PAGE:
Proposed sign regulations submitted to Moscow City Council

MOSCOW, ID - Moscow's Planning and Zoning Commission met Wednesday night to discuss dynamic display signs, and agreed on a set of regulations they'll pass on to the city council for approval.

If you ask a Moscow resident to explain what a dynamic display sign is, they might look a little confused. But if they do know what they are, they'll likely point you toward Tri-State.

"Tri-State's sign is 192 feet," said Moscow Planning and Zoning Commissioner Jerry Schultz. "You'll never see, regardless of what we do, you'll never see another sign that big again."

The sign created controversy among city officials, business owners and concerned citizens, which caused the city council to pass an emergency ordinance on dynamic display signs this past September. The move gave the Planning and Zoning Commission time to come up with a permanent set of regulations.

"I'm a little bit stunned that we don't have a few more people here tonight," said Moscow Planning and Zoning Commissioner Nels Reese.

The issue isn't as controversial as was when Tri-State first installed their sign, and some people believe that the animations displayed along the roadway are just a sign of the times.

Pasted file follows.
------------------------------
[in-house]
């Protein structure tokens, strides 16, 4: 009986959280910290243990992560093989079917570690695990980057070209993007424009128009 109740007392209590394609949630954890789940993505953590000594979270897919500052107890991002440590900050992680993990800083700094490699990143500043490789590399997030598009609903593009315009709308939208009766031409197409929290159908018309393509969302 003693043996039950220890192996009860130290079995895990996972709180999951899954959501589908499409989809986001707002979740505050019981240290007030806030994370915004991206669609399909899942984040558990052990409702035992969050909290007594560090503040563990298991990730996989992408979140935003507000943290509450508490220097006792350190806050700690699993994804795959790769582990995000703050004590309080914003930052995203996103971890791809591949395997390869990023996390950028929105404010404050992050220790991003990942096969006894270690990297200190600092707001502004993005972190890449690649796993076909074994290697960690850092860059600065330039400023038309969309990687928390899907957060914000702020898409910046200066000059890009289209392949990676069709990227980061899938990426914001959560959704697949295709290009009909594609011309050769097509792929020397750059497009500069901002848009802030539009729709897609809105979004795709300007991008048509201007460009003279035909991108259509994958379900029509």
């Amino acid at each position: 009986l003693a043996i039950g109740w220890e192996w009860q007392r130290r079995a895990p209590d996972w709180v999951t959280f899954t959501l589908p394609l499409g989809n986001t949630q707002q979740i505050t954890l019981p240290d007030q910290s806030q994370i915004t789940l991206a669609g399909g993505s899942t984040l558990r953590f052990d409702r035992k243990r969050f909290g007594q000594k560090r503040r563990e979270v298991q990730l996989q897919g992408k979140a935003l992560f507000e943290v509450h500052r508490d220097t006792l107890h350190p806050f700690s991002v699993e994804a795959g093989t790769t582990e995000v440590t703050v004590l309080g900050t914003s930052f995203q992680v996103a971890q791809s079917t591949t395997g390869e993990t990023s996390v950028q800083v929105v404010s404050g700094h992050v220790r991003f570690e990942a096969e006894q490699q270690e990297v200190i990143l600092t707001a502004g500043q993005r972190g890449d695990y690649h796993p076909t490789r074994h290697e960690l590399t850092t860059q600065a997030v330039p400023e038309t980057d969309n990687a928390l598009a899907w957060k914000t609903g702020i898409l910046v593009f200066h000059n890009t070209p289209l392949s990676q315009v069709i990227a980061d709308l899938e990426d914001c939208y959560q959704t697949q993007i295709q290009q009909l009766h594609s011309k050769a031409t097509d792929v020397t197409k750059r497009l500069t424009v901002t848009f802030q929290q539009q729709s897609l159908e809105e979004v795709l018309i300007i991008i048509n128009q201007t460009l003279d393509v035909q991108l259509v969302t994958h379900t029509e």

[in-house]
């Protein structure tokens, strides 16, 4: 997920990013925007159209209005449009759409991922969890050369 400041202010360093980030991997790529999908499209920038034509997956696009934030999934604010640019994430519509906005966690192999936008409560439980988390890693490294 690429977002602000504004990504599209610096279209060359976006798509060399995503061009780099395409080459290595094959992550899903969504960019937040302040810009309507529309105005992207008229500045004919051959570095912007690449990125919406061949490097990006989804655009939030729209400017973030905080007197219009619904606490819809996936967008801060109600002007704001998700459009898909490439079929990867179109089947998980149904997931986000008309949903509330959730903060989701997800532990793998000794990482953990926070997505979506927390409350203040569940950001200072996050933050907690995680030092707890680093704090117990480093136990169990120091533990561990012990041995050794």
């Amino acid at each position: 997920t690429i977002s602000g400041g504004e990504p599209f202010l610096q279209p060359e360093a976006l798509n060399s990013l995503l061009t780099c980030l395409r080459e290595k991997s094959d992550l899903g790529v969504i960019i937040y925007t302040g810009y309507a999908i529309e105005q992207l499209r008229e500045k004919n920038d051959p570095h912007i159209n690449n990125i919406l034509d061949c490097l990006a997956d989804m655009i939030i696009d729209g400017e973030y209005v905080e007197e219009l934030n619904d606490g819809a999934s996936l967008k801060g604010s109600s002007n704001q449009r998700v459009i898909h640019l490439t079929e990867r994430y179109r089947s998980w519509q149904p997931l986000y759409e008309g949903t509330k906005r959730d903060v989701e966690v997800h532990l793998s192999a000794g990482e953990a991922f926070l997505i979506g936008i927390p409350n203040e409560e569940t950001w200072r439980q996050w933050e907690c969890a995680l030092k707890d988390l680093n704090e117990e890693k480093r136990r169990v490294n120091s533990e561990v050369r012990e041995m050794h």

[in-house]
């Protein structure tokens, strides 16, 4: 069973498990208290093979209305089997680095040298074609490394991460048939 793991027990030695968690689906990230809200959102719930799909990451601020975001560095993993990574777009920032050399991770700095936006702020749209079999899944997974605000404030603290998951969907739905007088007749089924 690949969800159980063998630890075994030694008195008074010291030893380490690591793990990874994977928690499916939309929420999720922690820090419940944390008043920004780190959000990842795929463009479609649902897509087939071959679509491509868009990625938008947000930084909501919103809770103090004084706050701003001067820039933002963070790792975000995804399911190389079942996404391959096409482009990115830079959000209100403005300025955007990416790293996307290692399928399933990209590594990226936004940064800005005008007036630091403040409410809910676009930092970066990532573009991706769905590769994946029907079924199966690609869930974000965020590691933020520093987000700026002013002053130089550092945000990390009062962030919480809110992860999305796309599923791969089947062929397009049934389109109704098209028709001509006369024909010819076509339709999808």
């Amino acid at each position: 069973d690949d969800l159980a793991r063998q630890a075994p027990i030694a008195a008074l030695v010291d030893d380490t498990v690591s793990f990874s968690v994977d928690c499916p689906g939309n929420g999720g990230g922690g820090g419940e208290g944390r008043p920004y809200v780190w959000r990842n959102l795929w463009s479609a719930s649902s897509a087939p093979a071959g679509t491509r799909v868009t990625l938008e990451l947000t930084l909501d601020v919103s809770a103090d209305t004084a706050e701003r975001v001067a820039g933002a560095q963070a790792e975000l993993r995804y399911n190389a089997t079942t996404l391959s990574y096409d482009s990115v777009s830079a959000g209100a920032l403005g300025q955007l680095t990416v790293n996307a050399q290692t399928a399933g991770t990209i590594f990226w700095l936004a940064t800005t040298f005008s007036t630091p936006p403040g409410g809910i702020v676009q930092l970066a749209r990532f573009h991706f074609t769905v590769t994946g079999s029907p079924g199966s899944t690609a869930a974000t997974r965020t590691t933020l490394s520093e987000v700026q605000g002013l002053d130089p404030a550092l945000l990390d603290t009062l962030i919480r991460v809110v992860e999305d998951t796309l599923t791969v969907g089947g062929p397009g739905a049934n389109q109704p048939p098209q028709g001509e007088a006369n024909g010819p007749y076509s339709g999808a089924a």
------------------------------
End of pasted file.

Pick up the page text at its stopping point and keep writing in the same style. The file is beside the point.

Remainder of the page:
"People that I've spoken to that are younger, they think it's great," said Moscow resident Jason Hurdlow. "I think it's perhaps older people who aren't used to seeing that kind of thing."

"You can hardly go to a decent meal without having six screens showing thirteen different ballgames at the same time or whatever it is," said Reese.

The Planning and Zoning Commission recognizes that these signs are only going to get more popular as time goes on. But they don't want the streets to start looking like the Las Vegas strip.

"What does the town look like when it's plastered in that stuff?" said Moscow Planning and Zoning Commissioner Deborah Reynold. "No matter which entry you come in, north, south, east or west, that's all that you see."

The commissioners strongly considered business owners' rights.

"That is their most effective form of advertising," said Schultz.

Ultimately the commission decided that driver safety and Moscow's aesthetics are more important. The ordinance they decided on limits dynamic display sign size to 100 square-feet, but existing signs that exceed that size are exceptions. It also limits the brightness to 500 nits at night, requires that each message is displayed for at least eight seconds, and that transitions are two seconds or less.

The Planning and Zoning Commission's proposed ordinance will be reviewed by the city council in a future meeting, and the public will be invited to attend and provide their input on the regulations.